U.S. officials issued a somber warning today that the coming holiday season could mean "opportunities for violent extremists" to strike, especially as terror groups are squeezed abroad.
"Though we know of no intelligence that is both specific and credible at this time of a plot by terrorist organizations to attack the homeland, the reality is terrorist-inspired individuals have conducted, or attempted to conduct, attacks in the United States," reads a bulletin posted online today by the Department of Homeland Security.
The warning said terrorists could attempt to target "public events and places where people congregate."
The bulletin came days after an ISIS magazine called on the terrorist group's followers to use vehicles to attack popular outdoor attractions, like a New York parade.
"It is very difficult to protect events like large gatherings such as parades from these types of attacks using vehicles, and we saw that last summer in Nice," said Matt Olsen, former director of the National Counterterrorism Center and current ABC News consultant.
In July a man driving a large truck barreled into a packed crowd near the waterfront in Nice, France, killing more than 80 people before he was gunned down by police. ISIS later claimed the man was one of their "soldiers," though the ISIS statement suggested the group did not have foreknowledge of the plot.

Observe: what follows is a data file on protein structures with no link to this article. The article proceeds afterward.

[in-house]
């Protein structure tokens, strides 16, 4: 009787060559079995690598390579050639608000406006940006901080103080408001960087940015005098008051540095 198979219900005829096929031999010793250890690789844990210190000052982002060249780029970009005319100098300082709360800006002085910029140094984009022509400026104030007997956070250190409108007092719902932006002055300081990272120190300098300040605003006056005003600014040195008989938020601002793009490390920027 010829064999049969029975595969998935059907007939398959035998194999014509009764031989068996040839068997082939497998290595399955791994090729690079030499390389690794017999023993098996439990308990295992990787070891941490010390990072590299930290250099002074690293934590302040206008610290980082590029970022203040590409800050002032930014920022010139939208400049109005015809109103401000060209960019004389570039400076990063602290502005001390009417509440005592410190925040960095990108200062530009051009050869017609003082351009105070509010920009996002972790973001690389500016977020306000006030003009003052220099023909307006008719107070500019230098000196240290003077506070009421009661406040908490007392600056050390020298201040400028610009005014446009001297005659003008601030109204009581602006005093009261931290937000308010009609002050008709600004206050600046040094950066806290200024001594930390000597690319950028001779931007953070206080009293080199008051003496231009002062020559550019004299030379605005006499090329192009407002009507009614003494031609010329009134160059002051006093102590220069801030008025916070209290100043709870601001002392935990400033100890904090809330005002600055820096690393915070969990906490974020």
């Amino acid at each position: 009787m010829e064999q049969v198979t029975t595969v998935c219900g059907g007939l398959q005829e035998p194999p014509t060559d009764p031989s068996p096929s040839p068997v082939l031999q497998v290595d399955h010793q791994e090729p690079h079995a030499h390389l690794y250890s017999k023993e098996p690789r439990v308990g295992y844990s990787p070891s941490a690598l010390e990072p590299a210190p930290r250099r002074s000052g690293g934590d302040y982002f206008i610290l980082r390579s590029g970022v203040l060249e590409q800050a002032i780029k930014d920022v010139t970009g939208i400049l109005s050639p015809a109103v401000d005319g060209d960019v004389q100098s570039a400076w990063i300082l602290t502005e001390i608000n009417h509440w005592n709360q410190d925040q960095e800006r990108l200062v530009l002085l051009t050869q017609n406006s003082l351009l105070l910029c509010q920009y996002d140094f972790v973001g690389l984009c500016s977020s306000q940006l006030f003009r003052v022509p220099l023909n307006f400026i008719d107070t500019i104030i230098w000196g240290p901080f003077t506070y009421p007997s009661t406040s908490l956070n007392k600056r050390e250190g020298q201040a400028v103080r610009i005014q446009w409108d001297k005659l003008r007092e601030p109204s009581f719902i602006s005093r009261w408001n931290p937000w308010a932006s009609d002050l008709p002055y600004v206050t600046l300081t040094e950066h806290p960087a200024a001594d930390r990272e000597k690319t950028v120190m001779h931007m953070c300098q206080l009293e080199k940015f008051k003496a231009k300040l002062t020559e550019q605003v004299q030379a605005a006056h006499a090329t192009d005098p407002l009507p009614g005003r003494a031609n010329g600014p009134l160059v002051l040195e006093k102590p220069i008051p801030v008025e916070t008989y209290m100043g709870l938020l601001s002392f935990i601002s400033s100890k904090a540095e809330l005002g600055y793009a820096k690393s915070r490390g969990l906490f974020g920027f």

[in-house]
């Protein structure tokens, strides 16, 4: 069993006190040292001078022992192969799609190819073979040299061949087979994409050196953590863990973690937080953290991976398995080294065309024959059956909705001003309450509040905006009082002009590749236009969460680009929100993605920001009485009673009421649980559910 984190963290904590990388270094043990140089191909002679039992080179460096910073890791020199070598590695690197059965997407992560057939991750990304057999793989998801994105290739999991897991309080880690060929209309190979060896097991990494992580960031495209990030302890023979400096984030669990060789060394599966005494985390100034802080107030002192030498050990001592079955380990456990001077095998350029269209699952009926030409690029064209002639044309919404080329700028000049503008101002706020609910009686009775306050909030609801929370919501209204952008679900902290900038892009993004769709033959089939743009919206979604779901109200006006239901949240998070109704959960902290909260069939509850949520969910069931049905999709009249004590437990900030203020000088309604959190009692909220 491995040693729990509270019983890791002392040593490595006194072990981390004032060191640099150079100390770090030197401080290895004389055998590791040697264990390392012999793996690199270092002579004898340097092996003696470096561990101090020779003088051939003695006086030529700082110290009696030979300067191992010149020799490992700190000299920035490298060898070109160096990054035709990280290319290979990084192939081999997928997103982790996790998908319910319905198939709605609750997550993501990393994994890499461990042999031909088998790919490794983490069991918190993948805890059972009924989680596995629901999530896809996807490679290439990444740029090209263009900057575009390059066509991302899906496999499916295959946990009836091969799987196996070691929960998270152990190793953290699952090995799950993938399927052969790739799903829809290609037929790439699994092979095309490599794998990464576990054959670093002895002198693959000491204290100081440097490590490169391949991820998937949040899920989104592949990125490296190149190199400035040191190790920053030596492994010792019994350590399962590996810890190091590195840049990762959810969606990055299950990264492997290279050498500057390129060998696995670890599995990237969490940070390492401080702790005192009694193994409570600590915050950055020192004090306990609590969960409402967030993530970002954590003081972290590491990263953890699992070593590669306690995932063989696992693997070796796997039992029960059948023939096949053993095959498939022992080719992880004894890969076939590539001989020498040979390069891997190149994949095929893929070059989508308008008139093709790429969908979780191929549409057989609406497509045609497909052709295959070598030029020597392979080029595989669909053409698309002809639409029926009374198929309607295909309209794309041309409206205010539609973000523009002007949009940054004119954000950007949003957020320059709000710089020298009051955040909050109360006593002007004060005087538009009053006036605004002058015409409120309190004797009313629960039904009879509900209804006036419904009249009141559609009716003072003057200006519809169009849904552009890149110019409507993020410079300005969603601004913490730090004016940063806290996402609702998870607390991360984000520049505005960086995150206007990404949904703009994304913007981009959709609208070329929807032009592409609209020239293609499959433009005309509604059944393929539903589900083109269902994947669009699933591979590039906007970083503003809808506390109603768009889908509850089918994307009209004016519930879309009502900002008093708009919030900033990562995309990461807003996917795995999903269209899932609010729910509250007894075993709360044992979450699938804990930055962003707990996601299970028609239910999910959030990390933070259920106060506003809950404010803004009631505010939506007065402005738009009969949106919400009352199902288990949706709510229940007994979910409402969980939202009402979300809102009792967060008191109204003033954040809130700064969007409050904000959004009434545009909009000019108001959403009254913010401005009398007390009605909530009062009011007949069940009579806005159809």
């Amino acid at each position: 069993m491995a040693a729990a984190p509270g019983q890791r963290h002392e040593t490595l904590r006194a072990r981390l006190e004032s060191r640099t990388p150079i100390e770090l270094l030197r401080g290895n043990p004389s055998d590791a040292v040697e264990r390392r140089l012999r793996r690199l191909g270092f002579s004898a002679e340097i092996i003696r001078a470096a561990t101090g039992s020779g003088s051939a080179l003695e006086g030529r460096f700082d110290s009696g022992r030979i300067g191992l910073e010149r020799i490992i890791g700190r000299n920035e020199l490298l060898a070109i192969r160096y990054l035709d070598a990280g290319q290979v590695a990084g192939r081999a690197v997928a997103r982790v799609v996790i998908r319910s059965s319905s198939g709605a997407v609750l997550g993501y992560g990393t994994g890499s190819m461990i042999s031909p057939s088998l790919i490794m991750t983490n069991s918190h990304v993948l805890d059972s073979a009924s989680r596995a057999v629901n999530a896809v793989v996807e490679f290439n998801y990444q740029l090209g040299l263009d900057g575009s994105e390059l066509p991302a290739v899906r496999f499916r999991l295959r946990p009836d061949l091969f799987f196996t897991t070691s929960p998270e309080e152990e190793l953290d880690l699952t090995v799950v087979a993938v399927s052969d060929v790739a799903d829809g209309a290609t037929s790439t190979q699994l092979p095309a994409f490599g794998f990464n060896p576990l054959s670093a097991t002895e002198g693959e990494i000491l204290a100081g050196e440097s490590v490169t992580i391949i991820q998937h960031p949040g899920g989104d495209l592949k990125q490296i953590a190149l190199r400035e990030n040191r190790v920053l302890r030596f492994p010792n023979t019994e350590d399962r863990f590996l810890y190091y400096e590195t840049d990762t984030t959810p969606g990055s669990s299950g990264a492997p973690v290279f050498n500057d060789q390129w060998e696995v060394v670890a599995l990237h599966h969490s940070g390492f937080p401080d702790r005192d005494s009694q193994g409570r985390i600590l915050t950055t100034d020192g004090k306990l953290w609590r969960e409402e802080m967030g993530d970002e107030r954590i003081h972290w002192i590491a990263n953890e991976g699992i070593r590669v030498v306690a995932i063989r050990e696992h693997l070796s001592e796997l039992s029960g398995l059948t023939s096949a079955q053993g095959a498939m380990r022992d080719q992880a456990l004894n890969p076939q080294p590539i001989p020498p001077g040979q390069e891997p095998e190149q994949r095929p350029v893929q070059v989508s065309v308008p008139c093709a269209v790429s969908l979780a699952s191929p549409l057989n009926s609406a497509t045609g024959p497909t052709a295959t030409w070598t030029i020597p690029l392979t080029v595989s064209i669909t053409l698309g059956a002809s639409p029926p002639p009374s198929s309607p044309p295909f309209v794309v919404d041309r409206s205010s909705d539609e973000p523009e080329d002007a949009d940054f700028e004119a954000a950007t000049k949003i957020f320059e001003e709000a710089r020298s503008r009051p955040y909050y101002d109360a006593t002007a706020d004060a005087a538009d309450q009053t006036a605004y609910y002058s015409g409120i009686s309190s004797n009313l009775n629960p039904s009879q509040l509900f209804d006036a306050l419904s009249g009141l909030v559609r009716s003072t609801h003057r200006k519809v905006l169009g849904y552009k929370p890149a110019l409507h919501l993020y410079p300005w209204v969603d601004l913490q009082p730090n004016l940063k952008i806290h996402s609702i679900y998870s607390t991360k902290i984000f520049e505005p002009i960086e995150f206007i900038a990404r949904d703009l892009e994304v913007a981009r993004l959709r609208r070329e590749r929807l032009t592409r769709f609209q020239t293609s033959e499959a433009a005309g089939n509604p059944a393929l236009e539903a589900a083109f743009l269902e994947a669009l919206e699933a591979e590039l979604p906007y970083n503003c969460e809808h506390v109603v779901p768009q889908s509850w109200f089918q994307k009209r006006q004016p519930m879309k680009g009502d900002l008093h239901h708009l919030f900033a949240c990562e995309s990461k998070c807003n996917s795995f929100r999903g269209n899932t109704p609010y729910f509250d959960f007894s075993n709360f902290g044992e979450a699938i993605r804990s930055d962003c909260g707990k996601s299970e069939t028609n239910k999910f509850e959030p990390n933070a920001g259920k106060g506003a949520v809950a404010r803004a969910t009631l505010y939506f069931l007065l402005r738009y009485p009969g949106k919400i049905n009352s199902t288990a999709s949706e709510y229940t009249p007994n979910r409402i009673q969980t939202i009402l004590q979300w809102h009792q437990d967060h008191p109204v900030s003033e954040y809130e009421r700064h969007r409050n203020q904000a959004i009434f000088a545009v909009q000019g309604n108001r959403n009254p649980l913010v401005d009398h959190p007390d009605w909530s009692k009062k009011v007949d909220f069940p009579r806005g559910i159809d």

While a senior law enforcement official reiterated that there's no specific or credible threat at this time, the official said New York City's counter-terrorism apparatus, from the NYPD to the FBI and other agencies, are ramping up special protocols used for major events.
John Miller, NYPD Deputy Commissioner for Intelligence and Counterterrorism, said Monday said his organization has specifically prepared for vehicle-borne attacks since the tragedy in France.
"The intelligence bureau identified 181 locations that rent trucks to the public in the metropolitan area. Of that we went to 135 of those locations that rent vehicles under 26,000 pounds, where you wouldn't require the possession of a commercial driver's license to operate that. Our Incident Prevention Unit provided them with very useful guidance on how to identify suspicious behavior and characteristics among people who are potential renters of those vehicles," Miller told reporters.
But Miller said he saw ISIS's "threat" more as "psychological warfare."
"What you see is the psychological warfare of printing materials that indicate to be afraid, be very afraid. We never cede to that," he said. "On the other hand, we have seen instances where [ISIS] has put out the call and people have risen to that call, which is why we have one of the most robust, complicated counter-terrorism programs in the world, and why we invest so many resources into it."
A counter-terrorism official said that an ISIS-inspired attacker is of particular concern because the group may seek to "distract" the world from its battlefield loses in Iraq and Syria.
"As [ISIS] sheds its remaining safe havens, the group's pretensions of a 'caliphate' look increasingly bankrupt and desperation will likely fuel its pleas for action," the official said.